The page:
The memory I have of my first exposure to Santa Cruz melodic hardcore stalwarts Good Riddance places me as a fresh-faced 14 year old, barely into my freshman year of high school, and not long after discovering the joys of the punk rock compilation. See, I was the kid who would sit near the back of the class, pretending to pay attention but sneaking earphones in and listening to whatever Punk-O-Rama or Fat Music compilation had been released that year. I find it fitting, then, that the first GR song I remember hearing, “Stand,” would be the introduction track on the band’s new posthumous singles and rarities album, Capricorn One.
To say the 21 tracks featured here are a personal blast of nostalgia would be overstating a bit on my part, in my youth I focused more on Fat Wreck Chords (herein referred to as Fat) label mates Snuff and 88 Fingers Louie. What the band presents to the listener here, though, is a full album’s worth of mostly out of print and hard to find singles, splits, and compilation appearances. As an added bonus, there are even six previously unreleased tracks from two recording sessions at opposite ends of their career. All of the tracks have been completely remastered by Jason Livermore at The Blasting Room (Descendents, ALL, so many others), and most have been transferred directly from the original tapes, so there is no sign of aging in the sound quality, only progression and maturity of the band’s craft over their nearly 20 years of musical output.
Good Riddance, like many bands on the Fat label, were outspoken in their personal and political beliefs, with vocalist Russ Rankin often penning lyrics chastising American policy, war, alcoholism, sexism, and racism, yet he wasn’t averse to writing up the occasional song about girls, friends, and staying positive. Though the band called Santa Cruz their home, they were more akin to (and often lumped in with) many acts from San Francisco’s Bay Area, with whom they played and toured often. During the band’s lifespan, they released seven full lengths and two EPs through Fat, with their last release being 2008’s Remain in Memory, a live recording of their final show. That is, until this collection sees its release on July 6th.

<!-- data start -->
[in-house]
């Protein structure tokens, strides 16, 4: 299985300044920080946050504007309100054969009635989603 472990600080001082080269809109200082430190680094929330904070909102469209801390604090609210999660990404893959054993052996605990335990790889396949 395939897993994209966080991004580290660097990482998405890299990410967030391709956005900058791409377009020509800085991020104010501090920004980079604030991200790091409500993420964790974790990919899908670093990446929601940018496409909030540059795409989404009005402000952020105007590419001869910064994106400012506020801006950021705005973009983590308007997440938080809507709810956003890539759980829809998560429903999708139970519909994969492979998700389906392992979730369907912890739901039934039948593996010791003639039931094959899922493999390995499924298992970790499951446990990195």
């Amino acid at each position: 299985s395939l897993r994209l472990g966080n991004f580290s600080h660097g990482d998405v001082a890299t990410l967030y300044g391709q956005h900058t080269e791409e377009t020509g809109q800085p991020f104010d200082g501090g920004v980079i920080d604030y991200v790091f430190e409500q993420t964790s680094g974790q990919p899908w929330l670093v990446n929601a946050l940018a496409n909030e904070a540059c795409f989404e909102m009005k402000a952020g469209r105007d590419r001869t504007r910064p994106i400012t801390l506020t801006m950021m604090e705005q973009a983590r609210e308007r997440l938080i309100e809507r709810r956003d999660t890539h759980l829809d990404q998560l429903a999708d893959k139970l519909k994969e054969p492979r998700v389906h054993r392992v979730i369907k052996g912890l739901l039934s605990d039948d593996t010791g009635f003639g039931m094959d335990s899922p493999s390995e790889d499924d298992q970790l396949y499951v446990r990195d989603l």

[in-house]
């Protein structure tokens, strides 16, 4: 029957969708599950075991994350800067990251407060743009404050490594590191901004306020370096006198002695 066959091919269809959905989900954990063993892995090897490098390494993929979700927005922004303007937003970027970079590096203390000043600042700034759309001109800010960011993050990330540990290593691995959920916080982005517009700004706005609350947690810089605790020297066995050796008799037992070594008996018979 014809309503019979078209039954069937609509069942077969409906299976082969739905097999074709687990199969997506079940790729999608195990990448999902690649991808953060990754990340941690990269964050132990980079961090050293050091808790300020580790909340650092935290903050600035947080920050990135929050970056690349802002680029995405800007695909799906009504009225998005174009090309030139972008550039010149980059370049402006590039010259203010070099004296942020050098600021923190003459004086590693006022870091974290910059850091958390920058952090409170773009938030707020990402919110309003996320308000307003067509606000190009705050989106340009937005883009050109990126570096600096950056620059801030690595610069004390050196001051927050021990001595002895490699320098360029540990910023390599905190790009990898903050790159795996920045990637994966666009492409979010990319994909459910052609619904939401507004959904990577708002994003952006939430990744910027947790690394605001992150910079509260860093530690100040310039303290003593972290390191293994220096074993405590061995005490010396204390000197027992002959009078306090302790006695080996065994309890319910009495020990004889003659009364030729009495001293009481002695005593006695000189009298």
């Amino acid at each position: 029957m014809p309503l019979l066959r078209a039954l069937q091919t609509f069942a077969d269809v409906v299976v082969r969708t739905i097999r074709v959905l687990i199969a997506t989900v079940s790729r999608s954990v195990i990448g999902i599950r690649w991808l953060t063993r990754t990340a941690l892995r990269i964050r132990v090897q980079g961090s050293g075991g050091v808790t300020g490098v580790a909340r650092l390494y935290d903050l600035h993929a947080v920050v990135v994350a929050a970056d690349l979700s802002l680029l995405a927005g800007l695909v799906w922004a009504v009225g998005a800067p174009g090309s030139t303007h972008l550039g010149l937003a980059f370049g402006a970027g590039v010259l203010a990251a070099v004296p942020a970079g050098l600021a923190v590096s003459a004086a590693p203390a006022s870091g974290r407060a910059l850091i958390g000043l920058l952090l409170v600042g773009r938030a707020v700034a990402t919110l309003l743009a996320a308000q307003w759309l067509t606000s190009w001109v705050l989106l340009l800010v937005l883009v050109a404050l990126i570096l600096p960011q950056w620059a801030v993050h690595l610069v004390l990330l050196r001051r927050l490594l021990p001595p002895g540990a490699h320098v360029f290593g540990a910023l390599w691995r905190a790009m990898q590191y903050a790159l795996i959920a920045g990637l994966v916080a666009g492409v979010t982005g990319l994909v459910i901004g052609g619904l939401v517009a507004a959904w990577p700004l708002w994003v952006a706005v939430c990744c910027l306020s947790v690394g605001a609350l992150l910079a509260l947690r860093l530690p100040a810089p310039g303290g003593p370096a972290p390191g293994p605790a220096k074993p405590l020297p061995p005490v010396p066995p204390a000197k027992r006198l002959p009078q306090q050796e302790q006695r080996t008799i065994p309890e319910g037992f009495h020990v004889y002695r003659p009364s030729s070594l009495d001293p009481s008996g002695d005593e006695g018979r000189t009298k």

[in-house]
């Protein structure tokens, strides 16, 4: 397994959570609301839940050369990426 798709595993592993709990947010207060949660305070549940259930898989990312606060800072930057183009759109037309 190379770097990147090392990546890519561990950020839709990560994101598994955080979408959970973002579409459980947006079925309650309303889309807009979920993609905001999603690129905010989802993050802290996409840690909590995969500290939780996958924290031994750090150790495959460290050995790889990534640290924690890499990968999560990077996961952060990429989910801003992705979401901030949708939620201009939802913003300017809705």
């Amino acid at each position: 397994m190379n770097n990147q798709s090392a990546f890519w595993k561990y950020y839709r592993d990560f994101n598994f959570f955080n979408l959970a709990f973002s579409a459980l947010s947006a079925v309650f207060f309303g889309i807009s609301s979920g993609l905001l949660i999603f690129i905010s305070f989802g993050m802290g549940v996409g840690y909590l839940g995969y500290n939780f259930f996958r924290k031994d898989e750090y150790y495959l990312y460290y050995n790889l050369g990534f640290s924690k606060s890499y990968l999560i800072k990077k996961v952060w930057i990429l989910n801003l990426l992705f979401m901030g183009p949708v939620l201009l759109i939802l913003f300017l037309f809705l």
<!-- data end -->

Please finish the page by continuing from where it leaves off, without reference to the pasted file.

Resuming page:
Interspersed with their tenure at Fat, the band released a handful of split EPs with Orange County’s Ignite (on Revelation Records, 1996), Oxnard’s Ill Repute (It’s Alive Records, 1996), Santa Cruz’s Reliance (Little DeputyRecords, 1996), and New Jersey’s Ensign (Orphaned Records, 1997), all of which were exclusively on vinyl. It is those splits, along with the Little Deputy-released Gidget EP (1993), and the Fat-released Decoy EP (1995) that populate much of this release. Three of the band’s many Fat compilation appearances are also present, including tracks from two installments in the Fat Music series (from 1997 and 2001), and their exclusive Short Music For Short People track (1999’s 101 band platter comprised of 30 second songs, appearing alongside such greats as The Damned, Poison Idea, and Black Flag). Rounding out this 45-minute collection are two outtakes from 2006’s My Republic, and four unreleased 1993 demos.
While the collection of songs are not presented in anything close to chronological order, the band’s sound did not go through so much of a shift that you will feel thrown off, though there is a noticeable difference between the early and later recordings in not only speed, but lyrical content. There is an audible change in motivation between the abrasive and fast-paced early hardcore-influenced tracks from their youth, to the admittedly Pennywise and Bad Religion persuasion their sound leaned towards in their late years. Though the former at times sounds a bit unremarkable when compared to the vast amount of hardcore punk being released from the west coast at that time, it is necessary to recognize and appreciate how much the band grew to attain the sound of the latter, a sound I have grown to love from them over the past 10+ years.
Capricorn One represents a worthy non-LP cross section of what I think is one of Fat’s more nationally underappreciated acts, at least in comparison to the popularity of Strung Out and NOFX. Additionally, the liner notes include a short anecdotal summary from Rankin below each of the songs describing his intentional message with that particular track, or just the story of how it came to be created. The album is still available for pre-order through Fat on both CD and vinyl (colored vinyl as well, for you collector nerds reading this), and for an extra $5 you can receive a 56-page 11″x11″ full color photo book with your format of choice.
I give Good Riddance 4 “I couldn’t think of a clever picture analogy for ratings but Russ Rankin could probably stand to tone down on the hair bleach, I mean, no offense but come on that guy is probably in his early 40s by now and has a kid, but he lives in California so I guess its alright” out of 5.
by Greg Stitt